I’m the testing coordinator at the school where I work. That means I oversee all the standardized testing and test prep and Advanced Placement courses we offer. AP exams numbers 17 and 18 are this morning and then we’re done! What a crazy two weeks it’s been.
Administering thousands of standardized tests has been a stretching experience for this girl with test anxiety, but struggling with tests has been helpful for encouraging students with their own test anxiety. Knowing how big a test can seem means I can help put it in perspective a bit for a student who is flipping out over the PSAT or ACT and all that those test scores represent (one’s worth or identity, a whole lot of scholarship money…).
My perspective of tests is definitely better at 38 than at 18, but there are still stressful times when “Don’t screw this up, B,” can become the dominant thought. In those moments, taking thoughts captive and making them obedient works the same as with anything else: “Seek excellence, not perfection. It’s important, but it’s not eternal.”
Nothing has pounded that thought home for me more than what happened yesterday morning as I was hurrying into the church where we do our testing.
In front of the entrance sat a hearse, and the people from a local funeral home were moving a flag-draped casket from the hearse onto a wheeled cart. There was a visitation and funeral scheduled, and they were taking that person to church for the last time.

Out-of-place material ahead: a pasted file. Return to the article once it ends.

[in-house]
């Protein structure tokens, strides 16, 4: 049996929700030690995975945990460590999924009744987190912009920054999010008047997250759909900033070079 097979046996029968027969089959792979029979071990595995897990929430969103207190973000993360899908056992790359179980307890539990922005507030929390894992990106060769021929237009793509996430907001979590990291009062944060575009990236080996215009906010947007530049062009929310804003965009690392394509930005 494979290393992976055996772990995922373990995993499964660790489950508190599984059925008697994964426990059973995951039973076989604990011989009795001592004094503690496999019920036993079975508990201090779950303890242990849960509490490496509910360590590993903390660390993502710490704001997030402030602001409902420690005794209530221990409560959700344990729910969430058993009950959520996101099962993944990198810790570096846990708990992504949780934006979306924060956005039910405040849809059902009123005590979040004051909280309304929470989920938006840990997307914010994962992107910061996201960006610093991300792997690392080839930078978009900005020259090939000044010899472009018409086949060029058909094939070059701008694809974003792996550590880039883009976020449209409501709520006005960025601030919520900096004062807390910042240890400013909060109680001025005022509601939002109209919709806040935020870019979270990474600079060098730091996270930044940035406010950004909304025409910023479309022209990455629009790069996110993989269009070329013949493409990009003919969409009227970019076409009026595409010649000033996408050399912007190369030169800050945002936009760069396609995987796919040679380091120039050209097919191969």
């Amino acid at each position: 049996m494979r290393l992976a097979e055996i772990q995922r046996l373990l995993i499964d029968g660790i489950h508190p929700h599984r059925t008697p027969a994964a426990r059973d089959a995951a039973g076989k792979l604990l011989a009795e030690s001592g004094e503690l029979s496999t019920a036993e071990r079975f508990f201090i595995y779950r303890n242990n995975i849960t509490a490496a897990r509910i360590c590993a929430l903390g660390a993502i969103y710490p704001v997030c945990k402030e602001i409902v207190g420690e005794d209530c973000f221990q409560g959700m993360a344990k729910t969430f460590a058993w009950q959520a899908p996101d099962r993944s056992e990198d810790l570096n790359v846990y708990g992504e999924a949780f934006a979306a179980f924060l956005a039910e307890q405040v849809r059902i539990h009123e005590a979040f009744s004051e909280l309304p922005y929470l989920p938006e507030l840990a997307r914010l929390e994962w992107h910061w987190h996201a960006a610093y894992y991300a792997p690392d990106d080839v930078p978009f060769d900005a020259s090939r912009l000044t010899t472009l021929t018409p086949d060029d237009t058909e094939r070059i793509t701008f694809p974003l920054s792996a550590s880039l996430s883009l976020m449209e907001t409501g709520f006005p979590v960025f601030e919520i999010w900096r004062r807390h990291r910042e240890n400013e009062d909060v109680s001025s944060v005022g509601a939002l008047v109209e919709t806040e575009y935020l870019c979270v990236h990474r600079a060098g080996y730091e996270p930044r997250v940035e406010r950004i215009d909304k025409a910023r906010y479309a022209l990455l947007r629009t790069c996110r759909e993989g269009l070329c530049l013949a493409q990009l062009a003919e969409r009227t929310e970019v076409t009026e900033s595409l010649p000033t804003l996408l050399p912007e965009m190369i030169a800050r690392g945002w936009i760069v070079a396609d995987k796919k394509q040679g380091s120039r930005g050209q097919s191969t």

As I approached, I saw there was no one with them to hold the door open, so I shifted the box of AP materials to one hand and opened the door with the other.
Standing there in silence, watching them reverently move into the building, I could see my students standing there, watching this take place while waiting for their exams, and I thought, “These tests? They’re not eternal. But the students taking them? They are. Focus on the eternal.”
It’s so easy to get caught up in the temporal, the day-to-day stuff that keeps us distracted and overwhelmed and stressed out. But moments like that, starting your day by pausing for a flag draped casket, are bittersweet reminders that this world will fade away. The people walking it, however, will not. As a former student once observed in her graduation speech, “Education and awards are for a lifetime, but people are for an eternity.”
Invest in the eternal.